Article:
God has caused us to born again

We can mean nothing more or less by the term “will” than the entire spiritual aspect of a human being.  The human will is the human spirit, and that will, was dead in trespasses and sins, unable to respond to the gospel, unable to move Godward at all.  Luther says of free will, “If we do not like to leave out this term altogether (which would be most safe, and also most religious) we may, nevertheless, with a good conscience teach, that it be used so far as to allow man a “Free-will,” not in respect of those which are above him, but in respect only of those things which are below him; that is, he may be allowed to know, that he has, as to his goods and possessions the right of using, acting, and omitting, according to his “Free-will;” although, at the same time, that same “Free-will” is overruled by the Free-will of God alone, just as He pleases:  but that, God-ward, or in things which pertain unto salvation or damnation, he has no “Free-will,” but is a captive, slave, and servant, either to the will of God, or to the will of Satan.”[1]

John Calvin said, “When the will is enchained as the slave of sin, it cannot make a movement toward goodness, far less steadily pursue it.  Every such movement is the first step in that conversion to God, which in Scripture is entirely ascribed to divine grace.”[2]

Prior to regeneration, then, the human will is dead and helpless. It is free to do as it pleases, but subject to the sovereign hand of God and capable of doing only what is consistent with its unregenerate, reprobate sin nature.  We must be born again in order to see the kingdom of God.  We need that first step in our rescue to come from God – His gracious quickening and awakening to the gospel.  Is this a free will?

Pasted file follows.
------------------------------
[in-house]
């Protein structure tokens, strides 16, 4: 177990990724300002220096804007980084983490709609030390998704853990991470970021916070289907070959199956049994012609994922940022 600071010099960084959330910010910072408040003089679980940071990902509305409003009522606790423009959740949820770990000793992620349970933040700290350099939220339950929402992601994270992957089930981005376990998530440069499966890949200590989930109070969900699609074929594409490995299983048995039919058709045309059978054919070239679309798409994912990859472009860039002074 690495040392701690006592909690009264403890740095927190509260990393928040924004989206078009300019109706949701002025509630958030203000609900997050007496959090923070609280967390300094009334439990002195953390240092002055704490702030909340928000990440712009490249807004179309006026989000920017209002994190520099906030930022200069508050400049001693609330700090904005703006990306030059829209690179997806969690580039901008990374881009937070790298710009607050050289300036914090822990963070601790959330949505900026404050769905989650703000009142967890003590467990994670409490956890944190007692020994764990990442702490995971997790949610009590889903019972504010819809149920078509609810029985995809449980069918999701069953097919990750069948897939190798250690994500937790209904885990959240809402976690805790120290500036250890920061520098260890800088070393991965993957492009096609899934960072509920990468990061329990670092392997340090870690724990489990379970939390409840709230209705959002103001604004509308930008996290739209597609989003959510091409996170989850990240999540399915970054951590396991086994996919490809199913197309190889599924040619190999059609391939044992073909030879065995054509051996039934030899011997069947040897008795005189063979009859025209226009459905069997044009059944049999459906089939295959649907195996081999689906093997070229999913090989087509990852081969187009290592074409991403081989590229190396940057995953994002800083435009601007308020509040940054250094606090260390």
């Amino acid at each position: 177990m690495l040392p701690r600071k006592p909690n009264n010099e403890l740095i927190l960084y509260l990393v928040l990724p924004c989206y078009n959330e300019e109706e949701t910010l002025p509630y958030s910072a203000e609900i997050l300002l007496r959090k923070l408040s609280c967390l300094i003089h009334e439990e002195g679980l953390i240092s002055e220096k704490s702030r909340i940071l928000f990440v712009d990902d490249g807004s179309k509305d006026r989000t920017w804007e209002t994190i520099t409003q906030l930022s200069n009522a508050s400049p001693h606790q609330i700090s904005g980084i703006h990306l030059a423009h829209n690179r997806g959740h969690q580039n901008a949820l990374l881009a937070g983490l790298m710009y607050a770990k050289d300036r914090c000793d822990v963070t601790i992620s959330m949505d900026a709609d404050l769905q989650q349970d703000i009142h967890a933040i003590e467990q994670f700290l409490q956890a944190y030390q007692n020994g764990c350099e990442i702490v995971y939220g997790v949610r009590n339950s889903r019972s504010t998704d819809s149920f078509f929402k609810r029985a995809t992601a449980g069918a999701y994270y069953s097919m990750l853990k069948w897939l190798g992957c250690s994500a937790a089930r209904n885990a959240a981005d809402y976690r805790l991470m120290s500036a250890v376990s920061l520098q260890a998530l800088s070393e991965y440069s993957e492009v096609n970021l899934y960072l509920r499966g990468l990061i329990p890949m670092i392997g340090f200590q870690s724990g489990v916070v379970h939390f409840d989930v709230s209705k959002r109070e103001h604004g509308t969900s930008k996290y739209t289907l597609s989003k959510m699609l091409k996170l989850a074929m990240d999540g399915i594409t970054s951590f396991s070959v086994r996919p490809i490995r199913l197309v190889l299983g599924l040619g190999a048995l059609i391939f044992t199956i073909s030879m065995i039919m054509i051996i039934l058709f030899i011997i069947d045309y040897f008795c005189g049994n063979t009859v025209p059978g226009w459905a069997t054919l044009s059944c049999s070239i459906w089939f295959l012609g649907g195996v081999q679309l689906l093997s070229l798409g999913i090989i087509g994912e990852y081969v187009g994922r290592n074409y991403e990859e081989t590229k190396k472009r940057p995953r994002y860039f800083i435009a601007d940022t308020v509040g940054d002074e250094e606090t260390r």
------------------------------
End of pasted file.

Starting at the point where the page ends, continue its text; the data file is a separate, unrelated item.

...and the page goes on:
John Calvin, “In this way, then, man is said to have free will, not because he has a free choice of good and evil, but because he acts voluntarily, and not by compulsion.  This is perfectly true:  but why should so small a matter have been dignified with so proud a title?”[3]

The unregenerate human will is free in the sense that it does as it pleases, but not free from slavery to sin, and no man’s will is ever free from the sovereign hand of God.

So that’s what it means to be born again.  We needed to be born again, and God caused us to be born again because we were otherwise dead in our sins and completely unable, in our own ability, to turn to Him.

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[1] Luther, Martin, On the Bondage of the Will, Translated by Henry Cole, Wildside Press, LLC, 1931, pp. 55-56.

[2] John Calvin, Institutes of the Human Religion, translated by Henry Beveridge, 2.3.5, Hendrickson Publishers, 2008, p. 180.

[3] John Calvin, Institutes of the Human Religion, translated by Henry Beveridge, 2.2.7, Hendrickson Publishers, 2008, p. 162.

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